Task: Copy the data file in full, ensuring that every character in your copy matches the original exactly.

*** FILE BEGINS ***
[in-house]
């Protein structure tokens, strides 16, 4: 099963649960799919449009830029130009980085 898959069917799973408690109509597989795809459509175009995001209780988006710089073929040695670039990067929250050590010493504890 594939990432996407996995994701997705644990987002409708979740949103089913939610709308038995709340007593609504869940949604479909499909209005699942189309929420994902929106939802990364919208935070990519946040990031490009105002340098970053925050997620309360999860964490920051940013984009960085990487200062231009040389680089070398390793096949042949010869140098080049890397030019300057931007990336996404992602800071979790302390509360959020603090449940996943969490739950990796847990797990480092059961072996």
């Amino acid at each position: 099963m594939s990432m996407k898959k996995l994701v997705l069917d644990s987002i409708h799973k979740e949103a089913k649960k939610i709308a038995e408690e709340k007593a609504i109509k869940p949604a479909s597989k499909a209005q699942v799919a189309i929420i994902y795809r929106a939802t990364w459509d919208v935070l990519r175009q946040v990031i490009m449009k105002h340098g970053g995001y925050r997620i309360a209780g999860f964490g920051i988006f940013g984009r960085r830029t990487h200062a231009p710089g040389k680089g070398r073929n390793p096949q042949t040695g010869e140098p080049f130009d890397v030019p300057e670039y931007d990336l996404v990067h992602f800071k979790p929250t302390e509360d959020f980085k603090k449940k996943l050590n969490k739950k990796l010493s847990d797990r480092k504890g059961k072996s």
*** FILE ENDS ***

[in-house]
């Protein structure tokens, strides 16, 4: 099963649960799919449009830029130009980085 898959069917799973408690109509597989795809459509175009995001209780988006710089073929040695670039990067929250050590010493504890 594939990432996407996995994701997705644990987002409708979740949103089913939610709308038995709340007593609504869940949604479909499909209005699942189309929420994902929106939802990364919208935070990519946040990031490009105002340098970053925050997620309360999860964490920051940013984009960085990487200062231009040389680089070398390793096949042949010869140098080049890397030019300057931007990336996404992602800071979790302390509360959020603090449940996943969490739950990796847990797990480092059961072996």
């Amino acid at each position: 099963m594939s990432m996407k898959k996995l994701v997705l069917d644990s987002i409708h799973k979740e949103a089913k649960k939610i709308a038995e408690e709340k007593a609504i109509k869940p949604a479909s597989k499909a209005q699942v799919a189309i929420i994902y795809r929106a939802t990364w459509d919208v935070l990519r175009q946040v990031i490009m449009k105002h340098g970053g995001y925050r997620i309360a209780g999860f964490g920051i988006f940013g984009r960085r830029t990487h200062a231009p710089g040389k680089g070398r073929n390793p096949q042949t040695g010869e140098p080049f130009d890397v030019p300057e670039y931007d990336l996404v990067h992602f800071k979790p929250t302390e509360d959020f980085k603090k449940k996943l050590n969490k739950k990796l010493s847990d797990r480092k504890g059961k072996s």